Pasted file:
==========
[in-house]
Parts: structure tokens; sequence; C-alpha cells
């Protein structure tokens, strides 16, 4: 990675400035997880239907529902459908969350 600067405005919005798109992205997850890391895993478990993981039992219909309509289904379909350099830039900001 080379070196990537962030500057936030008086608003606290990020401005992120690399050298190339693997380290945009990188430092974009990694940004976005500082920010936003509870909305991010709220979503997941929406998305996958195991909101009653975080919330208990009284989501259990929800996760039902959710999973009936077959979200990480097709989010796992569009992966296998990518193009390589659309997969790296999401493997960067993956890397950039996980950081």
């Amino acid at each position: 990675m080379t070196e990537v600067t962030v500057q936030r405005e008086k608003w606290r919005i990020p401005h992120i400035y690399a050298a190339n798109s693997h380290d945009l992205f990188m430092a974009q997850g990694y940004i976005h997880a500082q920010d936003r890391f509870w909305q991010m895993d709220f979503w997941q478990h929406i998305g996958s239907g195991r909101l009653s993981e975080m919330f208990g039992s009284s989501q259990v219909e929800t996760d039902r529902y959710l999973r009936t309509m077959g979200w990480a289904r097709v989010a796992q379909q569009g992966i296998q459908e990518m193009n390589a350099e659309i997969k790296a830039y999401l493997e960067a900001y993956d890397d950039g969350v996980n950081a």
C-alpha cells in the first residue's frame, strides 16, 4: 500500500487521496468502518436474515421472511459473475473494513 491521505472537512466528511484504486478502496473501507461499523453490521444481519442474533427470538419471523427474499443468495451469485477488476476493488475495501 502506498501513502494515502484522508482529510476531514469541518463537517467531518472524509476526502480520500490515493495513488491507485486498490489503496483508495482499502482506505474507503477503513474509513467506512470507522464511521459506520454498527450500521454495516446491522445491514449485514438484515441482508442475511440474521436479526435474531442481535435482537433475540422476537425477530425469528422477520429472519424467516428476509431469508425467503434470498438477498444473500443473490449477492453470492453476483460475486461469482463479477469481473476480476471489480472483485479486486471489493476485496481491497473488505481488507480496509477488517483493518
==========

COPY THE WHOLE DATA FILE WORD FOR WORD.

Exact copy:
[in-house]
Parts: structure tokens; sequence; C-alpha cells
């Protein structure tokens, strides 16, 4: 990675400035997880239907529902459908969350 600067405005919005798109992205997850890391895993478990993981039992219909309509289904379909350099830039900001 080379070196990537962030500057936030008086608003606290990020401005992120690399050298190339693997380290945009990188430092974009990694940004976005500082920010936003509870909305991010709220979503997941929406998305996958195991909101009653975080919330208990009284989501259990929800996760039902959710999973009936077959979200990480097709989010796992569009992966296998990518193009390589659309997969790296999401493997960067993956890397950039996980950081």
């Amino acid at each position: 990675m080379t070196e990537v600067t962030v500057q936030r405005e008086k608003w606290r919005i990020p401005h992120i400035y690399a050298a190339n798109s693997h380290d945009l992205f990188m430092a974009q997850g990694y940004i976005h997880a500082q920010d936003r890391f509870w909305q991010m895993d709220f979503w997941q478990h929406i998305g996958s239907g195991r909101l009653s993981e975080m919330f208990g039992s009284s989501q259990v219909e929800t996760d039902r529902y959710l999973r009936t309509m077959g979200w990480a289904r097709v989010a796992q379909q569009g992966i296998q459908e990518m193009n390589a350099e659309i997969k790296a830039y999401l493997e960067a900001y993956d890397d950039g969350v996980n950081a």
C-alpha cells in the first residue's frame, strides 16, 4: 500500500487521496468502518436474515421472511459473475473494513 491521505472537512466528511484504486478502496473501507461499523453490521444481519442474533427470538419471523427474499443468495451469485477488476476493488475495501 502506498501513502494515502484522508482529510476531514469541518463537517467531518472524509476526502480520500490515493495513488491507485486498490489503496483508495482499502482506505474507503477503513474509513467506512470507522464511521459506520454498527450500521454495516446491522445491514449485514438484515441482508442475511440474521436479526435474531442481535435482537433475540422476537425477530425469528422477520429472519424467516428476509431469508425467503434470498438477498444473500443473490449477492453470492453476483460475486461469482463479477469481473476480476471489480472483485479486486471489493476485496481491497473488505481488507480496509477488517483493518